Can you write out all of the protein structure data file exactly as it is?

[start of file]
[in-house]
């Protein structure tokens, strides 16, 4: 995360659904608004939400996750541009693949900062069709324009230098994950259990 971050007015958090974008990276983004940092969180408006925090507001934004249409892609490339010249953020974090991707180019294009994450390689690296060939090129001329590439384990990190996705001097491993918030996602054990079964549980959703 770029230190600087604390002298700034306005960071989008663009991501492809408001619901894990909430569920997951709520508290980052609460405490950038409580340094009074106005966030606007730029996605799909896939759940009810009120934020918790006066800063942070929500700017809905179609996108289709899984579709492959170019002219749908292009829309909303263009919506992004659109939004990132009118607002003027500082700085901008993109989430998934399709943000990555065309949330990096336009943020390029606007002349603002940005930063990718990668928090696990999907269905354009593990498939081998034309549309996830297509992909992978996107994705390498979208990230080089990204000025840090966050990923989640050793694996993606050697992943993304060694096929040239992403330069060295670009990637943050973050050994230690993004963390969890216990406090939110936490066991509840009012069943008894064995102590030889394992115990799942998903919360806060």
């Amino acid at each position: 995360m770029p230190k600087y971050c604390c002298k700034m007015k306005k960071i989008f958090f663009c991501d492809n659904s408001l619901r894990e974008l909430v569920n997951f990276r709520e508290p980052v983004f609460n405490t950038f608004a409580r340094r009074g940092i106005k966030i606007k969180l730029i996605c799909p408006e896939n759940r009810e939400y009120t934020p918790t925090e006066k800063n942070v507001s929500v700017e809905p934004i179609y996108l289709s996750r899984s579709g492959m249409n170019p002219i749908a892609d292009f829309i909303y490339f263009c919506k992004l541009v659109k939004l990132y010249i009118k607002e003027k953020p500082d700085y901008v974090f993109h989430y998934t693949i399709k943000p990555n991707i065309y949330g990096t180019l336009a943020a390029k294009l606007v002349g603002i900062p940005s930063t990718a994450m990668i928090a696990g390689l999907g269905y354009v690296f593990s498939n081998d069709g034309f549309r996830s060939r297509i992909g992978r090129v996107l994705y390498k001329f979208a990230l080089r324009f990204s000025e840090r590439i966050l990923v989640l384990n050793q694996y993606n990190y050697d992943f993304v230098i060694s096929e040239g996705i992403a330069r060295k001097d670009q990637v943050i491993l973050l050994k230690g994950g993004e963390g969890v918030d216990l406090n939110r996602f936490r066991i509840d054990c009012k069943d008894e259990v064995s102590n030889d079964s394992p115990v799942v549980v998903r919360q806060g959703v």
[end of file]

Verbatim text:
[in-house]
């Protein structure tokens, strides 16, 4: 995360659904608004939400996750541009693949900062069709324009230098994950259990 971050007015958090974008990276983004940092969180408006925090507001934004249409892609490339010249953020974090991707180019294009994450390689690296060939090129001329590439384990990190996705001097491993918030996602054990079964549980959703 770029230190600087604390002298700034306005960071989008663009991501492809408001619901894990909430569920997951709520508290980052609460405490950038409580340094009074106005966030606007730029996605799909896939759940009810009120934020918790006066800063942070929500700017809905179609996108289709899984579709492959170019002219749908292009829309909303263009919506992004659109939004990132009118607002003027500082700085901008993109989430998934399709943000990555065309949330990096336009943020390029606007002349603002940005930063990718990668928090696990999907269905354009593990498939081998034309549309996830297509992909992978996107994705390498979208990230080089990204000025840090966050990923989640050793694996993606050697992943993304060694096929040239992403330069060295670009990637943050973050050994230690993004963390969890216990406090939110936490066991509840009012069943008894064995102590030889394992115990799942998903919360806060």
């Amino acid at each position: 995360m770029p230190k600087y971050c604390c002298k700034m007015k306005k960071i989008f958090f663009c991501d492809n659904s408001l619901r894990e974008l909430v569920n997951f990276r709520e508290p980052v983004f609460n405490t950038f608004a409580r340094r009074g940092i106005k966030i606007k969180l730029i996605c799909p408006e896939n759940r009810e939400y009120t934020p918790t925090e006066k800063n942070v507001s929500v700017e809905p934004i179609y996108l289709s996750r899984s579709g492959m249409n170019p002219i749908a892609d292009f829309i909303y490339f263009c919506k992004l541009v659109k939004l990132y010249i009118k607002e003027k953020p500082d700085y901008v974090f993109h989430y998934t693949i399709k943000p990555n991707i065309y949330g990096t180019l336009a943020a390029k294009l606007v002349g603002i900062p940005s930063t990718a994450m990668i928090a696990g390689l999907g269905y354009v690296f593990s498939n081998d069709g034309f549309r996830s060939r297509i992909g992978r090129v996107l994705y390498k001329f979208a990230l080089r324009f990204s000025e840090r590439i966050l990923v989640l384990n050793q694996y993606n990190y050697d992943f993304v230098i060694s096929e040239g996705i992403a330069r060295k001097d670009q990637v943050i491993l973050l050994k230690g994950g993004e963390g969890v918030d216990l406090n939110r996602f936490r066991i509840d054990c009012k069943d008894e259990v064995s102590n030889d079964s394992p115990v799942v549980v998903r919360q806060g959703v």